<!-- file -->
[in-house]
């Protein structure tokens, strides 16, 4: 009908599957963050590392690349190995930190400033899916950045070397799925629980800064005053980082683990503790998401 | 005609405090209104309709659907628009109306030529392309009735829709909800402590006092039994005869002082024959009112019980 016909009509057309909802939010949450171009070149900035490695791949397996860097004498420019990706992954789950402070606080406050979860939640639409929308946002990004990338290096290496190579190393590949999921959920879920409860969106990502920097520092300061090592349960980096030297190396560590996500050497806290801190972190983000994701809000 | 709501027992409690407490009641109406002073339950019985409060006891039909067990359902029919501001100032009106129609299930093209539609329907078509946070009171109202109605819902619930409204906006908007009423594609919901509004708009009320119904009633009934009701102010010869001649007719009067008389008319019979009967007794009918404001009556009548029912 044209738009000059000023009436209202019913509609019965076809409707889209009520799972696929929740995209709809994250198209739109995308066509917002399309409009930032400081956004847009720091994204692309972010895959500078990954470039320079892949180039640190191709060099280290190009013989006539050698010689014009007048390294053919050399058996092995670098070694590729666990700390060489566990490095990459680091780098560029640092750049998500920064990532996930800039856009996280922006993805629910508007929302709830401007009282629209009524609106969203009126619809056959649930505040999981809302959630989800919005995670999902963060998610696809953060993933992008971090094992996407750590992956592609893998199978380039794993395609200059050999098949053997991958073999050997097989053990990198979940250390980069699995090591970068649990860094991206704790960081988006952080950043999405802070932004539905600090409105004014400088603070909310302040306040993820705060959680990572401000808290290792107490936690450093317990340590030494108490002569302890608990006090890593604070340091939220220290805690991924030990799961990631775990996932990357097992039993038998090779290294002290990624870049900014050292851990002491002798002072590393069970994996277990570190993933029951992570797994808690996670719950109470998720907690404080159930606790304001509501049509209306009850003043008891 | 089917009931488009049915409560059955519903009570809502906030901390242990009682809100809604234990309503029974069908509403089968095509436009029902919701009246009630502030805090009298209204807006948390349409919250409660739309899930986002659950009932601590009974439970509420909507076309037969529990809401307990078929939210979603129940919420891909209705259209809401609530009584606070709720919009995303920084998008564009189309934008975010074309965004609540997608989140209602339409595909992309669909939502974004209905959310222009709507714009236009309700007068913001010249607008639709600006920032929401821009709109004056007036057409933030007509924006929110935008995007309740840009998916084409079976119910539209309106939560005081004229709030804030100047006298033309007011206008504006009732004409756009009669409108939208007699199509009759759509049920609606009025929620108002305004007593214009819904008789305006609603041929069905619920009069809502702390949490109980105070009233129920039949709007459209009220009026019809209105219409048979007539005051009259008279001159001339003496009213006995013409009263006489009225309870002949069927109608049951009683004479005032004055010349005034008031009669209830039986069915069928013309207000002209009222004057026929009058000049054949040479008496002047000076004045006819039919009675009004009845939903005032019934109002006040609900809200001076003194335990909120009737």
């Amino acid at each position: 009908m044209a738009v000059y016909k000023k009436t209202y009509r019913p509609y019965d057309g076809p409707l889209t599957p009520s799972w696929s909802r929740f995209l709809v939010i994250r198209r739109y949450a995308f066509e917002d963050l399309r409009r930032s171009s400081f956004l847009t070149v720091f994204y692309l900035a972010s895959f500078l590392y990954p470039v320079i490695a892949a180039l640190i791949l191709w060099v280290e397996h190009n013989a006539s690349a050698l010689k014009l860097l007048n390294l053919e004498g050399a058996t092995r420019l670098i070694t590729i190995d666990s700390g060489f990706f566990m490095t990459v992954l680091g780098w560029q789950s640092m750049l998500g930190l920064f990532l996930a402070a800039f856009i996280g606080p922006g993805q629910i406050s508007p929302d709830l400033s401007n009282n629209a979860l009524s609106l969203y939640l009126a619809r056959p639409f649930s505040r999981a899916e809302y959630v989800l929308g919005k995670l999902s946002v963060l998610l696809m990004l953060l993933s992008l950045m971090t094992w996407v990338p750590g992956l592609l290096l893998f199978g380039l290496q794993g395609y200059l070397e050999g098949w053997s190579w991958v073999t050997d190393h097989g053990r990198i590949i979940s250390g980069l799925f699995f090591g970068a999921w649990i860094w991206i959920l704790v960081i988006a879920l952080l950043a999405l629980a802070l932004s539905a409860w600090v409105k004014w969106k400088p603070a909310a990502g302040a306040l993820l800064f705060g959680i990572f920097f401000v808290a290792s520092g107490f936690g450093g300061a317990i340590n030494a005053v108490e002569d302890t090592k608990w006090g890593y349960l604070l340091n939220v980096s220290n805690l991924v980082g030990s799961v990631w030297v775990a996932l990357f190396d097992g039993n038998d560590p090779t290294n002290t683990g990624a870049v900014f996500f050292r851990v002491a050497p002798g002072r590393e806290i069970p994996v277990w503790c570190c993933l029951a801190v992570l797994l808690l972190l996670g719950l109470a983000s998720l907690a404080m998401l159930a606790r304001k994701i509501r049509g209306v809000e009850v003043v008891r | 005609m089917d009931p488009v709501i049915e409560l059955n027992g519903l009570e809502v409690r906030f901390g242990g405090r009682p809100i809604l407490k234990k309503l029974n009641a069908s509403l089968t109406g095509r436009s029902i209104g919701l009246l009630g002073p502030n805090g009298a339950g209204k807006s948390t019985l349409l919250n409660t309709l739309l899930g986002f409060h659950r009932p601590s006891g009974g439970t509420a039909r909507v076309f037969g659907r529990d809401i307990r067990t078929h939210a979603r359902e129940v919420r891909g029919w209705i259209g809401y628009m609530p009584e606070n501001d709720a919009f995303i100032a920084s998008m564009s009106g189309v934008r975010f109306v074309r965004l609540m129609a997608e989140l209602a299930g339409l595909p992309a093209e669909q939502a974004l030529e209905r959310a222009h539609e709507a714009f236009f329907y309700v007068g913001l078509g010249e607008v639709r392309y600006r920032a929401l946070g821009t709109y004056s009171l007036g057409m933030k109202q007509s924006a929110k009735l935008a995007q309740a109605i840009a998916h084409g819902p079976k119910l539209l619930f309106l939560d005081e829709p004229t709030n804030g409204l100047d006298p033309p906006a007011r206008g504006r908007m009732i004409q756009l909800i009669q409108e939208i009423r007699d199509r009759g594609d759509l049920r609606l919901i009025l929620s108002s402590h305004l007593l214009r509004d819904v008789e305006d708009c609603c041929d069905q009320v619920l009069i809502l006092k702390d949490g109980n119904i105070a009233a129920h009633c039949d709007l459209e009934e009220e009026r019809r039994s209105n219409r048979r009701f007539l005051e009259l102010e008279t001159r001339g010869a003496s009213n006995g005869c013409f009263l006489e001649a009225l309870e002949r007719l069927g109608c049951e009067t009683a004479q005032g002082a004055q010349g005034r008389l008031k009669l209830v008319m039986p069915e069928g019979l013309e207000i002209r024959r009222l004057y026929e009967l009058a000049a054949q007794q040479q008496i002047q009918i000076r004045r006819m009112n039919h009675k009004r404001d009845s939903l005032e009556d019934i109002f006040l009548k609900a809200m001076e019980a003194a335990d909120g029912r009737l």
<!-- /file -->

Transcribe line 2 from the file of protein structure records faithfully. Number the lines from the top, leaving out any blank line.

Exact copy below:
């Protein structure tokens, strides 16, 4: 009908599957963050590392690349190995930190400033899916950045070397799925629980800064005053980082683990503790998401 | 005609405090209104309709659907628009109306030529392309009735829709909800402590006092039994005869002082024959009112019980 016909009509057309909802939010949450171009070149900035490695791949397996860097004498420019990706992954789950402070606080406050979860939640639409929308946002990004990338290096290496190579190393590949999921959920879920409860969106990502920097520092300061090592349960980096030297190396560590996500050497806290801190972190983000994701809000 | 709501027992409690407490009641109406002073339950019985409060006891039909067990359902029919501001100032009106129609299930093209539609329907078509946070009171109202109605819902619930409204906006908007009423594609919901509004708009009320119904009633009934009701102010010869001649007719009067008389008319019979009967007794009918404001009556009548029912 044209738009000059000023009436209202019913509609019965076809409707889209009520799972696929929740995209709809994250198209739109995308066509917002399309409009930032400081956004847009720091994204692309972010895959500078990954470039320079892949180039640190191709060099280290190009013989006539050698010689014009007048390294053919050399058996092995670098070694590729666990700390060489566990490095990459680091780098560029640092750049998500920064990532996930800039856009996280922006993805629910508007929302709830401007009282629209009524609106969203009126619809056959649930505040999981809302959630989800919005995670999902963060998610696809953060993933992008971090094992996407750590992956592609893998199978380039794993395609200059050999098949053997991958073999050997097989053990990198979940250390980069699995090591970068649990860094991206704790960081988006952080950043999405802070932004539905600090409105004014400088603070909310302040306040993820705060959680990572401000808290290792107490936690450093317990340590030494108490002569302890608990006090890593604070340091939220220290805690991924030990799961990631775990996932990357097992039993038998090779290294002290990624870049900014050292851990002491002798002072590393069970994996277990570190993933029951992570797994808690996670719950109470998720907690404080159930606790304001509501049509209306009850003043008891 | 089917009931488009049915409560059955519903009570809502906030901390242990009682809100809604234990309503029974069908509403089968095509436009029902919701009246009630502030805090009298209204807006948390349409919250409660739309899930986002659950009932601590009974439970509420909507076309037969529990809401307990078929939210979603129940919420891909209705259209809401609530009584606070709720919009995303920084998008564009189309934008975010074309965004609540997608989140209602339409595909992309669909939502974004209905959310222009709507714009236009309700007068913001010249607008639709600006920032929401821009709109004056007036057409933030007509924006929110935008995007309740840009998916084409079976119910539209309106939560005081004229709030804030100047006298033309007011206008504006009732004409756009009669409108939208007699199509009759759509049920609606009025929620108002305004007593214009819904008789305006609603041929069905619920009069809502702390949490109980105070009233129920039949709007459209009220009026019809209105219409048979007539005051009259008279001159001339003496009213006995013409009263006489009225309870002949069927109608049951009683004479005032004055010349005034008031009669209830039986069915069928013309207000002209009222004057026929009058000049054949040479008496002047000076004045006819039919009675009004009845939903005032019934109002006040609900809200001076003194335990909120009737």